From DICTIONARY OF NORTH CAROLINA BIOGRAPHY,
volume 4 edited by William S. Powell. Copyright 1991 by the University
of North Carolina Press. Used by permission of the publisher.


Mills, Luther Rice (17 Aug. 1840-18 Aug. 7920), educator, was the youngest of five children of the Reverend John Garland and Martha Williams Haymes Mills of Halifax County, Va. Ordained to the ministry in 1825, the elder Mills served as pastor of rural Baptist churches in the region, while earning a good livelihood for his family as owner-manager of a sizable plantation tended by numerous slaves.

    Young Mills received the rudiments of an elementary education under the tutelage of his father prior to enrolling at Wake Forest College in 1857. He was awarded an A.B. degree in 1861, graduating at the head of his class. Afterwards he served in the Confederate army (1861-65), attaining the rank of lieutenant. Captured on the retreat from Richmond (1864), he spent the last months of the conflict as a prisoner on Johnson's Island.

    On his release from prison in mid-June 1865, Mills returned to Halifax County. Earlier dreams of pursuing graduate studies in mathematics at the University of Virginia and at Cambridge University had to be deferred as he assumed the management of the family estate, operating it with the help of former slaves, who had chosen to remain as "tenants" following their emancipation, and with such day laborers as he could hire for the work. His sense of duty to a widowed mother -together with an unexpected joy derived from his success at the enterprise - found Mills resolved to devote his time and energy to maintaining the family farm.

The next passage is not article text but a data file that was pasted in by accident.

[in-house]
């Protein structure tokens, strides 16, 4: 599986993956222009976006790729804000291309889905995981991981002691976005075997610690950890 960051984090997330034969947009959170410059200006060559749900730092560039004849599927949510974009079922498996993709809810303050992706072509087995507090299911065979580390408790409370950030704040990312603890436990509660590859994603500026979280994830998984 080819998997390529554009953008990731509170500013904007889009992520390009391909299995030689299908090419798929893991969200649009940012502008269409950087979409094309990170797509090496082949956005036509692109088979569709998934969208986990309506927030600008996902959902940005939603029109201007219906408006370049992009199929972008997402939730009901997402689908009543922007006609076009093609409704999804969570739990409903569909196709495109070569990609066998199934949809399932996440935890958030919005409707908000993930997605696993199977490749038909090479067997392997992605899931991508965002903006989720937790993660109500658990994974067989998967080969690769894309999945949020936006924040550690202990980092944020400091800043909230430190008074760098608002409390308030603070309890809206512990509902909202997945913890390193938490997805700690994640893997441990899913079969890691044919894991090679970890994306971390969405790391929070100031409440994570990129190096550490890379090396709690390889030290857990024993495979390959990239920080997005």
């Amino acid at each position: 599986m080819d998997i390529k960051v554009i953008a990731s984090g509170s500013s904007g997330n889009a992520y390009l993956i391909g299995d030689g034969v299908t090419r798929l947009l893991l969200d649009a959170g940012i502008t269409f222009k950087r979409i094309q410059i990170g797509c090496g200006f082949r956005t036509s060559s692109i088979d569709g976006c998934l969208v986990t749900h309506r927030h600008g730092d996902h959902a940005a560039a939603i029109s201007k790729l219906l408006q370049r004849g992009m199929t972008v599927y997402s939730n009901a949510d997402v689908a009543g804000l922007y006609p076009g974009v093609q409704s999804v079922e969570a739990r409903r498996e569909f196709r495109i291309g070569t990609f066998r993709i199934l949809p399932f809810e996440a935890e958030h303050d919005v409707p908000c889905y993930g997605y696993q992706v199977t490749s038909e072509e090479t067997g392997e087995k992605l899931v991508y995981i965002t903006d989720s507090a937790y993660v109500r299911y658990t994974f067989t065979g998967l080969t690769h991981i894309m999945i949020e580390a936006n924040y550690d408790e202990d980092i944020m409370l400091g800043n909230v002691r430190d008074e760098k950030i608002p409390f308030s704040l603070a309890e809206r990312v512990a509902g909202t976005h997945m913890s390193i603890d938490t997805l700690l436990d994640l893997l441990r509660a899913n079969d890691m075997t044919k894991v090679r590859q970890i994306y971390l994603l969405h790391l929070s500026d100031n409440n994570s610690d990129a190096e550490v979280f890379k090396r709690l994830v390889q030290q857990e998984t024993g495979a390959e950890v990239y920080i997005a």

In January 1867, however, he yielded to the invitation of President Washington Manly Wingate to return to Wake Forest to teach mathematics. Here he remained for the next forty years, serving as adjunct professor (1867-71) and professor of mathematics (1871-1907), bursar of the college (1876-1907), and agent for the Board of Education (1876-80). The latter, a college-based agency of the Baptist State Convention was charged with the task of working to "assist promising and indigent young ministers seeking to prepare themselves for the more ef-ficient preaching of the gospel." As a result of ill health, Mills retired from the classroom in June 1907.

    As a teacher, Mills was comprehensive and exacting. The young men who sat in his classes soon discovered that whether or not they learned was largely their responsibility. He believed that a teacher should not have to coax a student to study. Nonetheless, the records of many former students - especially those who pursued higher branches of mathematics at universities - attest both to the thoroughness of the work accomplished in his classroom and to his ability to inspire students to do their best.

    It was as bursar, however, that Mills probably made his most important contribution to Wake Forest. He is said to have been well ahead of his time in his knowledge of accounting principles and in the skills of business management. His thrift, his prompt payment of bills, and his determination to hold expenditures within the limits of the institution's sources of revenue increased its financial credit. Such practices also won the confidence of the individuals who were able to provide equipment and funding for the college. Knowledge of the value of common stocks and other securities -- together with his study of fluctuations in the market -- made him a trusted adviser to the board of trustees. Reportedly, his judgment regarding investments proved to be remarkably sound.

    Mills married Anna Lewis, of Tarboro, on 14 Jan. 1869. They had five children: Kate (m. Claude Kitchin), Luther Rice, Jr., John Garland, Lucy (m. John Alexander Wray), and Anna. Mills was buried in the town cemetery at Wake Forest. A portrait hangs in the reading room of the Ethel Taylor Crittenden Collection in Baptist History, Wake Forest University.

R. HARGUS TAYLOR

 

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